An eagerly anticipated collection is coming to the DIA.
The collection of exquisite objects from "The House of Faberge" will open to the public Sunday, October 13th.
The exhibit will including six of the renowned Easter eggs given to Russian Tsars.
Gustav Faberge opened his "House of Faberge" in 1842, and before long his work was the rage of Moscow.
His son, Karl, later took over the family business.
Beginning with a commission from Tsar Alexander III, Faberge' began to create the now-famous Easter eggs, complete with surprises hidden inside ranging from diamond necklaces to miniaturized reproductions of Russian monuments.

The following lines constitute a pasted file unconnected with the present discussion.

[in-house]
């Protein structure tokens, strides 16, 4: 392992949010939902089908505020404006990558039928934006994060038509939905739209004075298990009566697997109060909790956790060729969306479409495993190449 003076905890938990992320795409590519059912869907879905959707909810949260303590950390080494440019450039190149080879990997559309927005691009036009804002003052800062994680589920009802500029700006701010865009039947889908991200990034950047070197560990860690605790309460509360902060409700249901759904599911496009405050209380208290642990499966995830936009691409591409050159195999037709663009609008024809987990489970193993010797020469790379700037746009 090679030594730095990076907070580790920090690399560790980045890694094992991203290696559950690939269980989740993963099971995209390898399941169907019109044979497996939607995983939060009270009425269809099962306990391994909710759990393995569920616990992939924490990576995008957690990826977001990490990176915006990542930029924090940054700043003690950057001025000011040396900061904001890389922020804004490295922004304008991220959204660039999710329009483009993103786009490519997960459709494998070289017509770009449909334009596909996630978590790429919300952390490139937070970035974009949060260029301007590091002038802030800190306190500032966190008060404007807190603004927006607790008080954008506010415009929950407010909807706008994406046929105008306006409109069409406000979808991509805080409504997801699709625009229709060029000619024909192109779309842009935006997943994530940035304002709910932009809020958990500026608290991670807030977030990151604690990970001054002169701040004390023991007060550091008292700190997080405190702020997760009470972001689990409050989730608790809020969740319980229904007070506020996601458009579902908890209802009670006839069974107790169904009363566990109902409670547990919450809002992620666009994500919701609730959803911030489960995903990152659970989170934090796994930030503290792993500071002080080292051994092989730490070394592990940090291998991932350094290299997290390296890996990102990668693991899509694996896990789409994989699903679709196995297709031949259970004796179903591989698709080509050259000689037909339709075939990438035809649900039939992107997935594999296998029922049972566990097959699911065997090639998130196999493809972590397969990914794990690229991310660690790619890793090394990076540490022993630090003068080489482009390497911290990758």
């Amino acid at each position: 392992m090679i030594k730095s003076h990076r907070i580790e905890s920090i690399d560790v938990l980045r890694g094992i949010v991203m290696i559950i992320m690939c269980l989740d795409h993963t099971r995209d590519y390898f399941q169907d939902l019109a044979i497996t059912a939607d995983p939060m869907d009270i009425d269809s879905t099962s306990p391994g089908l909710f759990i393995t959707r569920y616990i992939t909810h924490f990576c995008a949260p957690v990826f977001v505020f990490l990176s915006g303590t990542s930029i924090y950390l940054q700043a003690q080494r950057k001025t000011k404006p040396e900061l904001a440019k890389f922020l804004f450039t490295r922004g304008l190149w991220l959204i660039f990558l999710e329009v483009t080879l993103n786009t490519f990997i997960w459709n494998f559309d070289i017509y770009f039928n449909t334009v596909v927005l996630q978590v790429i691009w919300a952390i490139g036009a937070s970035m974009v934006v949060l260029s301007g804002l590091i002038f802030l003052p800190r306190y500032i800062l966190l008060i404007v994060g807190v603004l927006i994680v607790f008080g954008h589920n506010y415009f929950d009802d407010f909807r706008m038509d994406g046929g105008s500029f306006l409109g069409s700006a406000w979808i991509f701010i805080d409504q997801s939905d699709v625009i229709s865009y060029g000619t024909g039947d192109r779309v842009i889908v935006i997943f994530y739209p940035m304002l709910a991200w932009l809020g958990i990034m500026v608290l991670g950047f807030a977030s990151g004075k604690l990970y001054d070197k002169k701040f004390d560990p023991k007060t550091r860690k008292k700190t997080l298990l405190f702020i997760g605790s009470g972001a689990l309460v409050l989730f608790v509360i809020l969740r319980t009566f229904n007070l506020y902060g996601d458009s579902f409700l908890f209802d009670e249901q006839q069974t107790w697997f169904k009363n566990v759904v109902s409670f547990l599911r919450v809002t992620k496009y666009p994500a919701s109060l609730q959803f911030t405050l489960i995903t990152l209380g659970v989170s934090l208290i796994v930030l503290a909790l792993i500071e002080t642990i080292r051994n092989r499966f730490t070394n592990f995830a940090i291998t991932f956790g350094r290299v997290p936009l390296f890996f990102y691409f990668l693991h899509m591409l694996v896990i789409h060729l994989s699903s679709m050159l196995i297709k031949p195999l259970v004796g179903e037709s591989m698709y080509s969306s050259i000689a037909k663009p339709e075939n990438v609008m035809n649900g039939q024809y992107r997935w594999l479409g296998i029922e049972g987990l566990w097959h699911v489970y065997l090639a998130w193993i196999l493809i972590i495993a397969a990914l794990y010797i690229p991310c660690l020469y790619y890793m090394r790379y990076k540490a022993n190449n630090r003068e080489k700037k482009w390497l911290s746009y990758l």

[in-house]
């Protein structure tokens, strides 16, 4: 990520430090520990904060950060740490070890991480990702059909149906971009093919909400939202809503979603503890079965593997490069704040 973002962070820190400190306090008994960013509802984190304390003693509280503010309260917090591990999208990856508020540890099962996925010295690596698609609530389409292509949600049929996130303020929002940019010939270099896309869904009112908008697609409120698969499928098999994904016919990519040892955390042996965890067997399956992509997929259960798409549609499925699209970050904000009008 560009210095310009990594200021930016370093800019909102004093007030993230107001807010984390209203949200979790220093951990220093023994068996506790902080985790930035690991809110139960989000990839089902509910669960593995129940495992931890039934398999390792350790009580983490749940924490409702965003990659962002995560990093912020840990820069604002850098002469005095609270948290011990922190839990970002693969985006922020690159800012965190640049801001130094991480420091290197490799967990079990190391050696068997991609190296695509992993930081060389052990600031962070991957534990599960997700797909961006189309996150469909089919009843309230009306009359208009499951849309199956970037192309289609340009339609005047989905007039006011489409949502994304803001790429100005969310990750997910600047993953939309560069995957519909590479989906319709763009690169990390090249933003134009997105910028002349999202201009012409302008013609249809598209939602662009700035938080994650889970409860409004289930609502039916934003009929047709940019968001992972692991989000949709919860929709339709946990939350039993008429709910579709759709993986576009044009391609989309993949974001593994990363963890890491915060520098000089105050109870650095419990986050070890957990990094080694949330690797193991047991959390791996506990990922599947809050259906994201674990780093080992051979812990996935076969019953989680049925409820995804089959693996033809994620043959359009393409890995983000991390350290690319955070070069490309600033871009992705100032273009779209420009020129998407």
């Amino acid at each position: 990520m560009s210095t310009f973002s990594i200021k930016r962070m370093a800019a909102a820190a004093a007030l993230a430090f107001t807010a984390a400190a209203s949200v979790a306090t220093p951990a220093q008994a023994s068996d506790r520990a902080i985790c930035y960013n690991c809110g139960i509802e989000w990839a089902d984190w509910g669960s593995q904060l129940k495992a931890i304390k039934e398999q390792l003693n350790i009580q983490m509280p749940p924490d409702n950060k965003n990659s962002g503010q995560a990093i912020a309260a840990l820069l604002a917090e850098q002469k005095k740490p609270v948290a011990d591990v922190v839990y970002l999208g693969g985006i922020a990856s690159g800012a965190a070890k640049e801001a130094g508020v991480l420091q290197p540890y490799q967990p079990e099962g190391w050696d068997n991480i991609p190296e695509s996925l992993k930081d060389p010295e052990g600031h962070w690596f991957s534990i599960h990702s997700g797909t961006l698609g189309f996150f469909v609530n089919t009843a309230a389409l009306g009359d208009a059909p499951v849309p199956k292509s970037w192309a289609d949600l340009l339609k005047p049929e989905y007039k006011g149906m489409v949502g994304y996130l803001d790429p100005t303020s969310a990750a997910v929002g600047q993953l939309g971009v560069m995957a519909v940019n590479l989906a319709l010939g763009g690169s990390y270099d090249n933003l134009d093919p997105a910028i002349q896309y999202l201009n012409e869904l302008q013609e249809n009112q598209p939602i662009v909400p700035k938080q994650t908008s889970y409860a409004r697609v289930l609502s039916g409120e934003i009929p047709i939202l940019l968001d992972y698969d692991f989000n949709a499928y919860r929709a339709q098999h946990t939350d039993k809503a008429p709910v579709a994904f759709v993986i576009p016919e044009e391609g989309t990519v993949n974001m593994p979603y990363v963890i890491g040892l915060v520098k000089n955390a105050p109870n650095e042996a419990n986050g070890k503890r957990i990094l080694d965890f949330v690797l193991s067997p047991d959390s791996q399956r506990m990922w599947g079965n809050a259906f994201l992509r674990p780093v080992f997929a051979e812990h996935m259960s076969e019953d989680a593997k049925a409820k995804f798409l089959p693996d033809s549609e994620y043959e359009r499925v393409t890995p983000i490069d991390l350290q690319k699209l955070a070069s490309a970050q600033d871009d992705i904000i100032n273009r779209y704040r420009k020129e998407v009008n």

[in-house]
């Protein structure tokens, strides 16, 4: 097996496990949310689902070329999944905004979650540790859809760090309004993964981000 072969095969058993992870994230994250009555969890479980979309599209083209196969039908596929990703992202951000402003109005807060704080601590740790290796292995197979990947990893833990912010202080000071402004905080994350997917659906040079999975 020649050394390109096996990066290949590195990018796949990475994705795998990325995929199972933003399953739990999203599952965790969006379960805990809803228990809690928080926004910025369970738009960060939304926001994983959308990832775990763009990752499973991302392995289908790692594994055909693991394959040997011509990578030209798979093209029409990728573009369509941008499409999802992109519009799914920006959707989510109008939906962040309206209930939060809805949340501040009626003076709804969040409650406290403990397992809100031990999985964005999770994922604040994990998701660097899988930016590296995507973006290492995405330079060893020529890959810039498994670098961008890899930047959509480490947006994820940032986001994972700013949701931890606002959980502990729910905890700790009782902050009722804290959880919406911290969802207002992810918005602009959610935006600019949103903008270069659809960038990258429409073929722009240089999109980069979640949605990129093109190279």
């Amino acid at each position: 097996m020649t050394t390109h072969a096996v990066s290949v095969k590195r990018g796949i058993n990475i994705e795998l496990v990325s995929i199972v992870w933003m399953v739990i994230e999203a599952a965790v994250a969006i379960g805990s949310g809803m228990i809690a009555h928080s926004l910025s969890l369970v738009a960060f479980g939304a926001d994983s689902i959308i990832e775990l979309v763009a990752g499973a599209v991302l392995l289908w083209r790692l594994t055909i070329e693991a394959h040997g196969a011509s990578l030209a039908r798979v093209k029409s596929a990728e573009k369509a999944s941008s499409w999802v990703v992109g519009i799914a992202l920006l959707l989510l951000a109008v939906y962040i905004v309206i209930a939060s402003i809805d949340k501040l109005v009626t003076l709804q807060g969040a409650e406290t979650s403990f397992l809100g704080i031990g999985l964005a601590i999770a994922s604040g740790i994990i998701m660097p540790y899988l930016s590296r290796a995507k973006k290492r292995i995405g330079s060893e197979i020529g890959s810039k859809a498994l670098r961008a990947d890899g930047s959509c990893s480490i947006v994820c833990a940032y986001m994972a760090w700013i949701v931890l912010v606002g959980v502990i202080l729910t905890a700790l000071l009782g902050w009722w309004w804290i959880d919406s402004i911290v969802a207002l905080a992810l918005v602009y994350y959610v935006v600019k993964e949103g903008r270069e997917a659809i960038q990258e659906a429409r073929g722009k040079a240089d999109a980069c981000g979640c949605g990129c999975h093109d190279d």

Of the fifty imperial eggs made for the Russian Tsars and their families,only forty-two have survived.
Six of the 42 are at the DIA.
At the height of its success, Faberge employed 1,500 craftsmen, and sold more than $175 million of goods every year.
Gustav Faberge’s last name wasn't always "Faberge".
He added an accent to the final "e" in his name when he first opened his business to try and be more appealing to the French-speaking Russian aristocracy.
The DIA exhibit opens to the public Sunday and, based upon advance ticket sales, the event is sure to be eggtraordinary.